Uniswap, the popular Ethereum-based decentralized exchange, is once again thought to be too centralized for some. A token project launched, messed up the protocol’s data aggregator and forced a reaction from Uniswap that is now raising questions about what level of control creators can exercise in crypto.

In short: Delta Financial is a new token project looking to solve liquidity problems in decentralized options trading. The DELTA token launched on Uniswap on March 28. A day later, Uniswap’s total volume had exploded 450% to $7.17 billion (up from $1.6 billion the day before, and more than triple the previous record high of $2.19 billion set Oct. 26, 2020). This information is all based on reporting from Decrypt, due to what happened next.

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Determining that this growth was organic, though perhaps inauthentic, Uniswap’s developers issued a hotfix to remove Delta’s data from its blockchain explorer, Uniswap.info, under a “fix for scammy tokens.” Though the token itself remains available to trade on the decentralized exchange, querying for its trading activity returns “🤔.” Etherscan is also blank.

The situation speaks to the difficulty of determining what the “public good” is in decentralized ecosystems. There’s tension among creators of tokens, who are free to list their projects, creators of decentralized platforms, who have multi-billion dollar protocols to maintain, and everyone else, who may be hurt by the decisions made by either of those other parties.

Delta is a token system that could potentially solve a real issue in the space. Users vest their tokens for two weeks after every transfer, providing a guaranteed lock-up period and therefore a knowable metric for creating cheap, short-term options contracts. It’s novel, if nerdy. The system also employs a “rebasing” mechanism to stabilize the token’s price, essentially by trading these locked-up coins against themselves. (Decrypt offers a plausible explanation for why this system isn’t wash trading.)

All of this activity appeared on Uniswap’s records, potentially creating a false impression of the exchange’s activity. “Delta found a cool growth hack, but it does not seem like the type of information users are looking for when they want [decentralized exchange] volume stats,” an uninvolved but knowledgeable observer who runs another blockchain data service told CoinDesk.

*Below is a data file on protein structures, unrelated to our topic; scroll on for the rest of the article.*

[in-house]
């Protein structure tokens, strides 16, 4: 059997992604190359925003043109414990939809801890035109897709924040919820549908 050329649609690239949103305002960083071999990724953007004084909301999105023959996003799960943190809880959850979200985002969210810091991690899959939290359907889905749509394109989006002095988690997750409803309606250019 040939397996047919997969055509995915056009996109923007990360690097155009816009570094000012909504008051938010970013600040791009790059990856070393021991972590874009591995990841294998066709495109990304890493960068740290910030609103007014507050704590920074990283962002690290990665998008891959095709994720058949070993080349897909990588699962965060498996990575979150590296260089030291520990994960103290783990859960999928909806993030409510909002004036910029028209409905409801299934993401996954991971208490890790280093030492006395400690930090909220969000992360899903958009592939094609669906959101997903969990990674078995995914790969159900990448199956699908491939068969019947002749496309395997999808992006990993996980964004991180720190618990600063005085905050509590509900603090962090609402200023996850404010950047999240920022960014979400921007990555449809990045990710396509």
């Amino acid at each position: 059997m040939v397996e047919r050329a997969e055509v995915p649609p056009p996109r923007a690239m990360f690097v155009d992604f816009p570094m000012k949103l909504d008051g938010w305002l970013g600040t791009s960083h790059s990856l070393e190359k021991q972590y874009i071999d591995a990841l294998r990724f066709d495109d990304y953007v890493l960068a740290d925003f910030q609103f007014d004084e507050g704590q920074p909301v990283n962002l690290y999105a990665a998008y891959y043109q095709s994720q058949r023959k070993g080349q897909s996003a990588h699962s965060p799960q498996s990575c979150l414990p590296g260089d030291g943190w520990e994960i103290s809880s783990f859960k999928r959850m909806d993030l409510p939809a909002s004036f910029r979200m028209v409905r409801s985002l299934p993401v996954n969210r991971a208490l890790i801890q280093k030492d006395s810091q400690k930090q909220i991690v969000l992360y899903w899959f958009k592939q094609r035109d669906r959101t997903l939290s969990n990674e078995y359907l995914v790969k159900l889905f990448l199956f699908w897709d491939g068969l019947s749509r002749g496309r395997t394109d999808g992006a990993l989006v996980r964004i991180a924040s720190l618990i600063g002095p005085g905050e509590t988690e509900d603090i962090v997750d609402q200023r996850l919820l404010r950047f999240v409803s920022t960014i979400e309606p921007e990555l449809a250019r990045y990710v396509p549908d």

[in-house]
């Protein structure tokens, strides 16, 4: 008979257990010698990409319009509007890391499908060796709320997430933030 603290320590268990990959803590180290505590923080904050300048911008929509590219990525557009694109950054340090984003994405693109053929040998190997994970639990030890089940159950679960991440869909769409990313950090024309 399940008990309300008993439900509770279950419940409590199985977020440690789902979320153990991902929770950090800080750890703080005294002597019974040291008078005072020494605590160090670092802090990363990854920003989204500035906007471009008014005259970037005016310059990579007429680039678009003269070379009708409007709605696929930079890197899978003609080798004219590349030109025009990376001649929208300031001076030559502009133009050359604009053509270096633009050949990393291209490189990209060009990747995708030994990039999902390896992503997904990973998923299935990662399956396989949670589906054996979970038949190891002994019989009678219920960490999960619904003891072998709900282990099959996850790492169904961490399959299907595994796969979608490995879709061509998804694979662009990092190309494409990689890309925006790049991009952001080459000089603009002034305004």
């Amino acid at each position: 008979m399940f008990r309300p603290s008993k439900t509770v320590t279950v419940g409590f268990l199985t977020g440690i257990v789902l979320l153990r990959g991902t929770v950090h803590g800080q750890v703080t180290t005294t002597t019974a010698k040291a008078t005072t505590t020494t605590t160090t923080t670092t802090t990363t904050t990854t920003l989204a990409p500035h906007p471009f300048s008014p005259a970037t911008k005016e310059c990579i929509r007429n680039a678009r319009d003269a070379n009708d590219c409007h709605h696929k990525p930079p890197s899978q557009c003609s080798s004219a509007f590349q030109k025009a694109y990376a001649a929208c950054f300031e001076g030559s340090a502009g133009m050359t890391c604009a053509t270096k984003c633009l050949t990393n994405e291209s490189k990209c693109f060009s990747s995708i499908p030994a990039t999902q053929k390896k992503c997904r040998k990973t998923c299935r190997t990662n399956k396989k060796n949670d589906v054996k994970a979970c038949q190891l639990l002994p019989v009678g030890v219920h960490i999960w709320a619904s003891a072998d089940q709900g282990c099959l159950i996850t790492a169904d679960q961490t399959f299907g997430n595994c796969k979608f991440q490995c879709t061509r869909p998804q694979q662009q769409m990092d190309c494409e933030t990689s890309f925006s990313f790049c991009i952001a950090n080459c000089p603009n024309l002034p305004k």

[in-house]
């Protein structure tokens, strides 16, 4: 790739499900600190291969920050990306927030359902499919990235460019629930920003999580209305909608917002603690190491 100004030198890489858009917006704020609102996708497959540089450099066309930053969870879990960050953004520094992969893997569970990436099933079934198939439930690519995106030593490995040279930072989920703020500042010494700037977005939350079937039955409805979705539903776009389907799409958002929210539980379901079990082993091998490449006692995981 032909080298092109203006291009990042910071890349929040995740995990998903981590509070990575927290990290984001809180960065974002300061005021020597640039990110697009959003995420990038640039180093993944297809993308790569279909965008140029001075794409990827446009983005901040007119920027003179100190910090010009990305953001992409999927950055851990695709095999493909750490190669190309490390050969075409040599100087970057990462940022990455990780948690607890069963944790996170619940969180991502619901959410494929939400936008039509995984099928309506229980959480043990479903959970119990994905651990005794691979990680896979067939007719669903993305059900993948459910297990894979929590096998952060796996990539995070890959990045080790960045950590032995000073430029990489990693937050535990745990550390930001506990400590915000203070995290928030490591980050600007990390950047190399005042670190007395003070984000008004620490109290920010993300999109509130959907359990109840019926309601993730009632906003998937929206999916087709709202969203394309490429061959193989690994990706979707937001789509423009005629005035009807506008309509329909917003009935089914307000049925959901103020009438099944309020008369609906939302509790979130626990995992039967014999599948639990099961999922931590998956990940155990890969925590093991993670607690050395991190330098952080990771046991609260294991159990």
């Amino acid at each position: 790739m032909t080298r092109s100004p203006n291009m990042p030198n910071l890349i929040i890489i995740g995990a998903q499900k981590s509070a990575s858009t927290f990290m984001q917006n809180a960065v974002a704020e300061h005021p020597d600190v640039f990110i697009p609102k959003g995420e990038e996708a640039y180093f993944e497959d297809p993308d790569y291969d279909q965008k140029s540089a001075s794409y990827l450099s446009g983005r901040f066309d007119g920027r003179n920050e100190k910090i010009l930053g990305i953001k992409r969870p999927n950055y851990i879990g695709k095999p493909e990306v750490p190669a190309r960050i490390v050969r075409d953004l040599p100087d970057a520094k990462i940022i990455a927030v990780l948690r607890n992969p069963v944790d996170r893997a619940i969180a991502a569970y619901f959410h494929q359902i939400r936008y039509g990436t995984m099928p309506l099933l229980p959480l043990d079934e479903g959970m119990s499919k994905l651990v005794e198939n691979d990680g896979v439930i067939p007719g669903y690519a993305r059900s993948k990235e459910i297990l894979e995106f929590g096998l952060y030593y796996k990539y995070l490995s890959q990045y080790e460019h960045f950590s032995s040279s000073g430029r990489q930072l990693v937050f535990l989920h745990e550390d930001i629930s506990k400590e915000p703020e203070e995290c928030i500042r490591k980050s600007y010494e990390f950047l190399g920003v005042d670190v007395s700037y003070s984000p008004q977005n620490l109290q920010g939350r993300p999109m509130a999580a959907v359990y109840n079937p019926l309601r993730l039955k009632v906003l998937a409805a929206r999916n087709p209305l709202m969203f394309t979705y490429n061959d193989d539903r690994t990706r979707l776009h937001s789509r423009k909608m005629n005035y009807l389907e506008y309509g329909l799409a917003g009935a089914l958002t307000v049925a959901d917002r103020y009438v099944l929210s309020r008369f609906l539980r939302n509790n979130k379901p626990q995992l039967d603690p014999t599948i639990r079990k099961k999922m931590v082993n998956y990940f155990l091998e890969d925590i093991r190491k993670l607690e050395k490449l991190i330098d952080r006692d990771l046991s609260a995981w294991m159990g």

As Uniswap’s founder, Hayden Adams, said on Twitter: “This should be fairly obvious but saying Uniswap protocol did $7.3b in trading volume on //info.uniswap.org when $6.3b of that is a weird rebasing mechanism on one token makes the entire site less useful.”

But in removing this information, Adams may have crossed a line. Uniswap has been characterized as a VC-captured exchange in the past. This summer’s batter with rival, “community-owned” SushiSwap brought this to the fore. Now, Adams is exercising discretion over to what information users are privy. While the actual exchange is decentralized, there are parts that are human controlled.

Adams didn’t return a request for comment, though 0xRevert, a developer for Delta’s parent company, CORE Vault, did. I asked if the project was just a social experiment and, if so, what message were they were trying to send.

“Exposing the hypocrisy of Uniswap to more people. While pretending to be a community-governed decentralized exchange, they seem to only care about their VCs interests,” 0xRevert said. “I’m working on an innovative new protocol and I’m very surprised that Uniswap would move to stifle innovation. I had great respect for them before this move, which is why DELTA is even on Uniswap.”

He echoed complaints others have made, that Uniswap has failed to remove information related to suspected scams. Further, that many DeFi neophytes may confuse Uniswap.info as the exchange’s front end.

For its part, Uniswap has found itself integral to an industry where decentralization is a bit of a hobbyhorse, though not just a token issue.

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